This year is the 225th anniversary of Letts. We are celebrating this extraordinary milestone with a series of articles (and events) – from the early years right up to today. The fourth article looks at the transition to the fifth and sixth generation of the family business – run by Leslie and Anthony Letts.
It was not until the 20th century that a certain dynamism becomes apparent in the diary products, reflecting underlying changes in demand which took the diary from a conventional but restricted market of a few hundred thousand to the mass consumer product of today. This rapid growth in demand, no doubt partly stimulated by Letts, was matched by a growth in the business which developed from a small family partnership at the run of the 1900’s to the worlds leading diary publishing business later in the century employing nearly 700 people and producing around 20 million diaries a year. The only aspect that had not changed was the family link, with the fifth and sixth generation in control.
The main spur of growth came as a result of the development of the pocket diary, which, being an article of personal attire rather than a desk-bound product, responded more quickly to changes in taste. The first development could be seen in the 1890’s, when thumb-size diaries were produced, no doubt in response to the late Victorian love of miniatures. These diaries were novelties rather than serious products. Then, in the early part of the twentieth century, the specialist diary, catering for specific interests, indicated a move to increase the market by segmentation. This was shortly followed by the first diaries designed as corporate gifts, and it was this sector of the market that grew to dominate demand in most developed countries later in the 1900’s.
These new uses for the diary stimulated a greater responsiveness to the changing requirements of the consumer. Internal layouts became more formalised, underlying the future-planning aspects of modern diary-keeping, while the binding and general design of the diaries reflected current tastes. Patriotism during the World Wars, the delicate fashion of the 1920’s and the very distinctive tastes fashioned during the eruption of youth in the 1960’s and 1970’s are all very apparent in the diary designs of those periods.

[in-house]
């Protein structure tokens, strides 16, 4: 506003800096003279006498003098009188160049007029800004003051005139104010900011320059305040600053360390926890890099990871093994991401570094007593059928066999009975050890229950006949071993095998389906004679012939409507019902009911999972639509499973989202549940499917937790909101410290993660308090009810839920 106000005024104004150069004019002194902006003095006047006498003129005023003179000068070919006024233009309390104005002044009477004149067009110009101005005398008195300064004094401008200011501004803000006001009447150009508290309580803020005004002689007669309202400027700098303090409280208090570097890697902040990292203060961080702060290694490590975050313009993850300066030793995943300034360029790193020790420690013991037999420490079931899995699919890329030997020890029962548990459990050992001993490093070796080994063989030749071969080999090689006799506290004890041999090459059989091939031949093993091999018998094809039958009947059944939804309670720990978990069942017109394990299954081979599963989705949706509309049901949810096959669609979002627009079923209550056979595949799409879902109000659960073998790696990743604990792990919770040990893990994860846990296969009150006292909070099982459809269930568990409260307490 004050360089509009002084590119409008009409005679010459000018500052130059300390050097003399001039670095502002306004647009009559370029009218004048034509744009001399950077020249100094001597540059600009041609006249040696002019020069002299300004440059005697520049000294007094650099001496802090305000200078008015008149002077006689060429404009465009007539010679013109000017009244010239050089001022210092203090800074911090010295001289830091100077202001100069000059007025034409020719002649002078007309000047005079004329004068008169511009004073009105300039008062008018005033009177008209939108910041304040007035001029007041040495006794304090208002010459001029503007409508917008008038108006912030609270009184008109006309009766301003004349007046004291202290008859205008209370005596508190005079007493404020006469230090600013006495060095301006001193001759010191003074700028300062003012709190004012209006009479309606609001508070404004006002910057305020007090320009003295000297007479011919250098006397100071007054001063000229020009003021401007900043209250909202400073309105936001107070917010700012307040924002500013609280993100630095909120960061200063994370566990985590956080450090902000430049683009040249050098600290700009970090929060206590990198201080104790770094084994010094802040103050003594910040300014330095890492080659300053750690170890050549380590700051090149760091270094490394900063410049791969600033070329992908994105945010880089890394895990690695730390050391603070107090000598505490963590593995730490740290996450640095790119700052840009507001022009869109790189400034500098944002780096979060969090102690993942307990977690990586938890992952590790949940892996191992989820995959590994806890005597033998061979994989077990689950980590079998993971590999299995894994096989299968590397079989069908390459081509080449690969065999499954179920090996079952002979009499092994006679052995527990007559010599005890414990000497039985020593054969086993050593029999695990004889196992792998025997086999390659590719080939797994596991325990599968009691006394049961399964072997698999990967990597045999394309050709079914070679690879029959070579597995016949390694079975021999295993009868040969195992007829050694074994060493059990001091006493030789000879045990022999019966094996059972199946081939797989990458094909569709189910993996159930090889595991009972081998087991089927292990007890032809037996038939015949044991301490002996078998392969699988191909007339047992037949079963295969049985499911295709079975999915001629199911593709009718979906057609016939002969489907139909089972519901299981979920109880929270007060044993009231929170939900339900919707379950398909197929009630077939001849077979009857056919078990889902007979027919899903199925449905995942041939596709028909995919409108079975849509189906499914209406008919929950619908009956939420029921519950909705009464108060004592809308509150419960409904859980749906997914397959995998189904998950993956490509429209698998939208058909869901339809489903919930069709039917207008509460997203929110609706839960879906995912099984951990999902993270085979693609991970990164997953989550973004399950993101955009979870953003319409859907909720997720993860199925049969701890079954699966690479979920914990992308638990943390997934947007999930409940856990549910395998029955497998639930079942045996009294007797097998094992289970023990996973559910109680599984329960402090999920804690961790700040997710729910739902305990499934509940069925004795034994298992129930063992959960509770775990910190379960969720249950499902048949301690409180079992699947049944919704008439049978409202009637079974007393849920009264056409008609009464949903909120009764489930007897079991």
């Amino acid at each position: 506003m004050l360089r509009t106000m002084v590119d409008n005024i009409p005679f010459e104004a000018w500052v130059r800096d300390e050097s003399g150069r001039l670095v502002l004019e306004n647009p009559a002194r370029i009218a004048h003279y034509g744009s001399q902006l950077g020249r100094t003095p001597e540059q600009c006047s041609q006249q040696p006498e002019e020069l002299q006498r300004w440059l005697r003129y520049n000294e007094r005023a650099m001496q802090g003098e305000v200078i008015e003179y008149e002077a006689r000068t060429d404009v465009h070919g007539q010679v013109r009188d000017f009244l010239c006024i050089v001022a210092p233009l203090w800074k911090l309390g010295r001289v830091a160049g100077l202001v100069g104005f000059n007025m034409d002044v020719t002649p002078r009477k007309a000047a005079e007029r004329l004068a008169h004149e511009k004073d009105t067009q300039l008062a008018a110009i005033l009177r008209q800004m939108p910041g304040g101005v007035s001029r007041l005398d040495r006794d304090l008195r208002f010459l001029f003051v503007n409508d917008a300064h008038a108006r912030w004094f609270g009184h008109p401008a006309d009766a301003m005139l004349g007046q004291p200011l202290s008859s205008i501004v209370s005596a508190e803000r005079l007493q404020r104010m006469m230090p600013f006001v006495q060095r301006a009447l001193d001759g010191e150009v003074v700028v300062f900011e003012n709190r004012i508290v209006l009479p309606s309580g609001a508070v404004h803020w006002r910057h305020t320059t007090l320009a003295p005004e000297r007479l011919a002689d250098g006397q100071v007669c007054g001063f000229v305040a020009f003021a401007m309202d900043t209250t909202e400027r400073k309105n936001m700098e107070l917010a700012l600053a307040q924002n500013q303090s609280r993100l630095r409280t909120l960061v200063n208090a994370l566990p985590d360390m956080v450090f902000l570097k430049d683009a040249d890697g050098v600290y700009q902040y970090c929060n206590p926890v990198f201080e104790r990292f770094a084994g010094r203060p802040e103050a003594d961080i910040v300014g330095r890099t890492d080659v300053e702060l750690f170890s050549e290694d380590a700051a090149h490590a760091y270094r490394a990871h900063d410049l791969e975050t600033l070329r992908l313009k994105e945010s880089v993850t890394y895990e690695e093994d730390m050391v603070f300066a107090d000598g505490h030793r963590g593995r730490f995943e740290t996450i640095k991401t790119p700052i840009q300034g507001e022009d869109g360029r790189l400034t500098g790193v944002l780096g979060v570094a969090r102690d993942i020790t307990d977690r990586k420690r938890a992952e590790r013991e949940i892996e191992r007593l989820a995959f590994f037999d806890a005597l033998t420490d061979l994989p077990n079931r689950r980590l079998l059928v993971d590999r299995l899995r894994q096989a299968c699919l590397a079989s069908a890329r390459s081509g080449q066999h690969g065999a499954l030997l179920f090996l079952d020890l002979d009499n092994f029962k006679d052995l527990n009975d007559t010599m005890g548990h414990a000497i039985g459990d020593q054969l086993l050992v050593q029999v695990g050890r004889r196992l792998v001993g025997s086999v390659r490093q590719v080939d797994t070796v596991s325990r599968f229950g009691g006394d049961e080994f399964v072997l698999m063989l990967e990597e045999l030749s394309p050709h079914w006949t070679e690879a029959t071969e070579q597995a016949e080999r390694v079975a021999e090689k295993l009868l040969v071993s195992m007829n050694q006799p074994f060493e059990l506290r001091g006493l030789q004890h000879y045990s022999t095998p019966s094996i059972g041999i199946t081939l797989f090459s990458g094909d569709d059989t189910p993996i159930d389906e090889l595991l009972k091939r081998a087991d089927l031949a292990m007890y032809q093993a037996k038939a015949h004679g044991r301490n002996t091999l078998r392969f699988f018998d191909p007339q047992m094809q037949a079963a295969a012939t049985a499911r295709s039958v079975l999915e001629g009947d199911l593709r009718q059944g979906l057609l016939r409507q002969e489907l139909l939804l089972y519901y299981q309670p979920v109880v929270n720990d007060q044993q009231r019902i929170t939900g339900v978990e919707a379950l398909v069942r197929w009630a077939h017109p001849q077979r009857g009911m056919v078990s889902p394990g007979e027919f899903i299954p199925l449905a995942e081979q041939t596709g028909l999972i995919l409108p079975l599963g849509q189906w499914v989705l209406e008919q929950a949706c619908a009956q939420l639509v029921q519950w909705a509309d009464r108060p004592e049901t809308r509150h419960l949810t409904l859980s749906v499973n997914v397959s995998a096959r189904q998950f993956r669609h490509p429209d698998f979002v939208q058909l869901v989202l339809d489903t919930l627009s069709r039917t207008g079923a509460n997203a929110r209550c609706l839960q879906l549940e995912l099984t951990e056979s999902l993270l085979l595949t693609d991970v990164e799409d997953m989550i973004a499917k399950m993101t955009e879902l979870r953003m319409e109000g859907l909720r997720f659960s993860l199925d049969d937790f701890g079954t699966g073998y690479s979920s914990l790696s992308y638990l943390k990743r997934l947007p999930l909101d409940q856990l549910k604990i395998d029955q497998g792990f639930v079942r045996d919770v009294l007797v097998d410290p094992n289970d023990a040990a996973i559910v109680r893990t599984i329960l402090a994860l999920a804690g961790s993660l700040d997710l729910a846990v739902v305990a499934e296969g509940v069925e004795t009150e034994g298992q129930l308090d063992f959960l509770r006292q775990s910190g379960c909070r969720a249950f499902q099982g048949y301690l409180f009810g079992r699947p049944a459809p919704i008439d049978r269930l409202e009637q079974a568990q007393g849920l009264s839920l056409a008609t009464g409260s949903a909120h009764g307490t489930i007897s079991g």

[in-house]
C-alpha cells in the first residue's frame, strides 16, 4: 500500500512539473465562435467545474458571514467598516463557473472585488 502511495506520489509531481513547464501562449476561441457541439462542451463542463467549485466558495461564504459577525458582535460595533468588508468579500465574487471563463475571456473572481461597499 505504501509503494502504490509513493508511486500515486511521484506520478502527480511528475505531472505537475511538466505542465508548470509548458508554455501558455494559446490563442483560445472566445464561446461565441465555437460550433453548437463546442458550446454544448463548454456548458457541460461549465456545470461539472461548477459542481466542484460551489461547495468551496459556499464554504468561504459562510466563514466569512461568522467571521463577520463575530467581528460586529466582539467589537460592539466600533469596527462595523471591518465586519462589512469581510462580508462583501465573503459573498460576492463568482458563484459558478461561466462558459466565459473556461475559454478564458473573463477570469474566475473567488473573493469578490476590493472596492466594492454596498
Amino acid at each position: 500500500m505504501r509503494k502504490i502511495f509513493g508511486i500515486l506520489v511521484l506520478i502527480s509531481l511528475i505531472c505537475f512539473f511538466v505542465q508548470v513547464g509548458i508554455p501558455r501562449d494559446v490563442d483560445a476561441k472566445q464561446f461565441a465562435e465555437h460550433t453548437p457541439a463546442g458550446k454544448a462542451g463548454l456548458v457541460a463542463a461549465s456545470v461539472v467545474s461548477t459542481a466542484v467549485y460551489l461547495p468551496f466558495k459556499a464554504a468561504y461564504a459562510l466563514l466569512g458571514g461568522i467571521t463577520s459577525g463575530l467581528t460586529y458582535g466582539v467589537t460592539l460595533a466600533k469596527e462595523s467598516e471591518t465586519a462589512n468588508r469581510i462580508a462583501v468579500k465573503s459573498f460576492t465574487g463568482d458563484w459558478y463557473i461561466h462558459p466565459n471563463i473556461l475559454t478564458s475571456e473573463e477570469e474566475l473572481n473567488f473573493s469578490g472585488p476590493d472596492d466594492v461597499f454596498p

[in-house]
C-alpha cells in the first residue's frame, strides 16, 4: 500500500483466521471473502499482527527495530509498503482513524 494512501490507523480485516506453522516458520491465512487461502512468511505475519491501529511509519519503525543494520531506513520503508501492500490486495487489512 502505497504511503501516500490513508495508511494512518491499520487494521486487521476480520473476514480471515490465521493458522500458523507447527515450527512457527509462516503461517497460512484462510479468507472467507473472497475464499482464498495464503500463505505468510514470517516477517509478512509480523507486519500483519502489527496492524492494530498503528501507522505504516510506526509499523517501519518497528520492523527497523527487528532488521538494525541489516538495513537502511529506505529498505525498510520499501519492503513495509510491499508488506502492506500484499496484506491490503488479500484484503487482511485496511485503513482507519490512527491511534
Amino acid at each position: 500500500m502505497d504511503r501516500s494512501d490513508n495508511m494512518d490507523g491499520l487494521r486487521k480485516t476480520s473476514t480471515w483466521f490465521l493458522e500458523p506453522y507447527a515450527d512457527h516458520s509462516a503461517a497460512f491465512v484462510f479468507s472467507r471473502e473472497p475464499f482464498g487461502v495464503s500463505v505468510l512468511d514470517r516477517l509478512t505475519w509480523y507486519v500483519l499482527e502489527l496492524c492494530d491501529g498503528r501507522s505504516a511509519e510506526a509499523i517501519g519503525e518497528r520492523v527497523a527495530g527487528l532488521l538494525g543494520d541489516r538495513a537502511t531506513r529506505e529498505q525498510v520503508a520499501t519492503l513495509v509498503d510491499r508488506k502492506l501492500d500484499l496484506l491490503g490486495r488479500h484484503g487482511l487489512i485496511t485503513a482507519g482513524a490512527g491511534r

The 1970’s introduced a more international approach to the market, for Letts dairies were no longer confined mainly to the United Kingdom. Traditionally sold within the Commonwealth, other markets were now penetrated so that Letts diaries were sold to most of the main markets in the world. The most significant development having been made in North America, where sales grew from 100,000 dollars in the late-1970’s to 10 million dollars and where Letts was the leading brand-name for quality diaries by the 1990’s.
The need to appeal to a more sophisticated and international demand helped to raise the profile of the diary as a consumer product and this was very apparent in the ranges published in the 1980’s and 1990’s. The influence of fashion and the need to compete for space in retail outlets which themselves became increasingly conscious of design, became modern social trends which manifested themselves quite clearly in late century design of diaries. Just as an individual diary when written up in the traditional way provides a window on one small element in society at the time, so a range of diaries for a given year reflected some of the tastes and habits of contemporary society.
Letts invented the loose leaf diary, only to watch Filofax dominate the market. In the end Letts Diaries acquired Filofax – a nod to the growing importance of this new category.
What of the future? Will digital diaries take over diary-keeping entirely? Over time, they will to a certain extent, even though paper based diary products sell in very large volumes. And though electronic devices are made to plan time and store information, they struggle to replace fully the real purpose of a diary. After all, the diary is a personal friend, to whom one entrusts details of ones appointments and aspirations, and in whom one confides ones most intimate thoughts.
You could argue that it was this thinking that led the Letts family to sell the majority of the diary business in the late 1990’s, when arguably the paper based diary market was at its peak. And through the turn of the century the family divested most of their paper based products. Following the millennium change the Letts family’s focus on the diary gradually drew to a close as they started to turn their attention to future Letts family ventures and investments, focused around the digital revolution.
And so began the generational handover from Anthony Letts, the 6th generation of the eponymous diary family, to Philip Letts, the 7th generation of Letts and the current leader of the family’s commercial activities.
In the last anniversary article about the history of the eponymous Letts diary family, we will look at the transition to the new, twenty first century Letts Group, led by Philip Letts, who alongside Anthony, is nurturing the 8th generation of this historic publishing family.